Craig Warner (born 25 April 1964) is a multiple award-winning playwright and screenwriter who lives and works in Suffolk, England. His play Strangers on a Train, based on the novel by Patricia Highsmith, ran in London's West End in 2013–14, and starred Jack Huston, Laurence Fox, Miranda Raison, Imogen Stubbs, Christian McKay, and MyAnna Buring. It was directed by Robert Allan Ackerman and produced by Barbara Broccoli. He wrote The Queen's Sister for Channel 4, which was nominated for several BAFTA awards (including Best Single Drama), Maxwell for BBC2, which garnered a Broadcasting Press Guild Award nomination for Best Single Drama and won David Suchet an International Emmy for Best Actor, and The Last Days of Lehman Brothers , for which Warner was longlisted for a BAFTA Craft Award for Best Writer, and which won him the award for Best Writer at the Seoul International Drama Awards in 2010. He wrote the mini-series Julius Caesar for Warner Bros., which gained Warner a Writers Guild Award nomination for Best Original Long-Form Drama, and he performed an extensive uncredited rewrite on The Mists of Avalon, also for Warner Bros., which was nominated for a Writers Guild Award and nine Emmys, including Best Mini-series. Warner wrote the screenplay for Codebreaker, a film about Alan Turing. Craig Warner started out writing for the theatre and for radio. His first radio play for BBC Radio 4, Great Men of Music, was performed by Philip Davis and was included in Radio 4's first Young Playwrights Festival. His second play By Where the Old Shed Used to Be, with Miranda Richardson, won the Giles Cooper Award for Best Radio Plays of the Year, and it was included in the volume of winners for 1989, published by Methuen. His play Figure With Meat also won a Giles Cooper Award and was published in the Methuen volume of 1991. Craig Warner is the award's youngest ever winner, having received it for the first time when he was 24. He is also a composer and has written music and songs for a number of his works, including a full-length musical for BBC Radio 3 about the legend of Cassandra, called Agonies Awakening. Warner received a BA in Philosophy from King's College London and an MA in Creative Writing from the University of East Anglia. He was born in Los Angeles. more…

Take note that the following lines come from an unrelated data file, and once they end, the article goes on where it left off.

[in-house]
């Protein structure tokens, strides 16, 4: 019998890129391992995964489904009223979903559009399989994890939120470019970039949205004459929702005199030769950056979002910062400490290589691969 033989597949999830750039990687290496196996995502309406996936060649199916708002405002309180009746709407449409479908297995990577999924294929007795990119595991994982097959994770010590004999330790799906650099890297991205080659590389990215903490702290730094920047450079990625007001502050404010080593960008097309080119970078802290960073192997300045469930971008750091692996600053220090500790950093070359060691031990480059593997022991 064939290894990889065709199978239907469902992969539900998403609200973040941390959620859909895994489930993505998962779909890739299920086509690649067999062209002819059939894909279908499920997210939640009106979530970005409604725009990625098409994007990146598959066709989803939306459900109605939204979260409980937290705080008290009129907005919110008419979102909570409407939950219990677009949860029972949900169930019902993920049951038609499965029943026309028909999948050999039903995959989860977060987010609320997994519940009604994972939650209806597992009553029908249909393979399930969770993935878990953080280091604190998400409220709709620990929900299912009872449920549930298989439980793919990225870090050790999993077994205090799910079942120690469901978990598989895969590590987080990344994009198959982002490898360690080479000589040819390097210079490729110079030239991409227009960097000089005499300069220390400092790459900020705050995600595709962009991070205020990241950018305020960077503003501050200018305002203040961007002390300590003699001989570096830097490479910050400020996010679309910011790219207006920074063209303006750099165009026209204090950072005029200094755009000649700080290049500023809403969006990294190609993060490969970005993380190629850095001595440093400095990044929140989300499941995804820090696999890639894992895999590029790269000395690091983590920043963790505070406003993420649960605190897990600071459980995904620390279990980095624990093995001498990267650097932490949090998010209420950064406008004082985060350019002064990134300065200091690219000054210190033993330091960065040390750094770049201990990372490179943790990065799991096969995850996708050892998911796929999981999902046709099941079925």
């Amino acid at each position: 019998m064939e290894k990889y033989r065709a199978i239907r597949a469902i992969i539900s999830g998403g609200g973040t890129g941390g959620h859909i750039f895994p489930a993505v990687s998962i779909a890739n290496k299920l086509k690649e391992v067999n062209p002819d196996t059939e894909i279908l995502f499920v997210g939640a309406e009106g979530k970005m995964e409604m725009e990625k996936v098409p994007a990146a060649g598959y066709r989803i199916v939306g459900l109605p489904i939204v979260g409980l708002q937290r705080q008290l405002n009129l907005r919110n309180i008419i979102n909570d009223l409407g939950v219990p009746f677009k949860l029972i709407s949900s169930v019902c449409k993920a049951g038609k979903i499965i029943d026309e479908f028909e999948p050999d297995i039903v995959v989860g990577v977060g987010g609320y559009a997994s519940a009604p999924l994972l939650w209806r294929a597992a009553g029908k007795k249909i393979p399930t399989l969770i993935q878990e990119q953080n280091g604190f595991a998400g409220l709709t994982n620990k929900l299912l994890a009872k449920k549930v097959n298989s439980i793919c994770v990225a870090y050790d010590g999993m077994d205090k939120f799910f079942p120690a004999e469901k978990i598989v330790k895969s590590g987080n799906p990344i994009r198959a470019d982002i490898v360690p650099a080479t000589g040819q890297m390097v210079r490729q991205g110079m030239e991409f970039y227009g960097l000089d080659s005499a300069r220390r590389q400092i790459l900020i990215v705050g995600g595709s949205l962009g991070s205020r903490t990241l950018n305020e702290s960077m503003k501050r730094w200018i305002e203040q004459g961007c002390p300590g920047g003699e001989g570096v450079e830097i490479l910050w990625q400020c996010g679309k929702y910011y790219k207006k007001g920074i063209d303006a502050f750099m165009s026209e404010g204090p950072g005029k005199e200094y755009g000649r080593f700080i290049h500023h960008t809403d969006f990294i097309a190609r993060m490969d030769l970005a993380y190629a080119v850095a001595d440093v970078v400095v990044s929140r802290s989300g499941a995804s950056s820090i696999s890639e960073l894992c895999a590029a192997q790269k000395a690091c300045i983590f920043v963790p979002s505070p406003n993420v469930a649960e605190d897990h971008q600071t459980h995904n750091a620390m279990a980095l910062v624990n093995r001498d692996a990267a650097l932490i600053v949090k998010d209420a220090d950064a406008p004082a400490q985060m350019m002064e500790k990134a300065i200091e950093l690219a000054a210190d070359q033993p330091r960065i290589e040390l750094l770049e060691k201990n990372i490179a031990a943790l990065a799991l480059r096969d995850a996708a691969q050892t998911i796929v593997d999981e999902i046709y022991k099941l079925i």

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Submitted on August 05, 2018

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"Codebreaker" Scripts.com. STANDS4 LLC, 2020. Web. 2 Jul 2020. <https://www.scripts.com/script/codebreaker_5725>.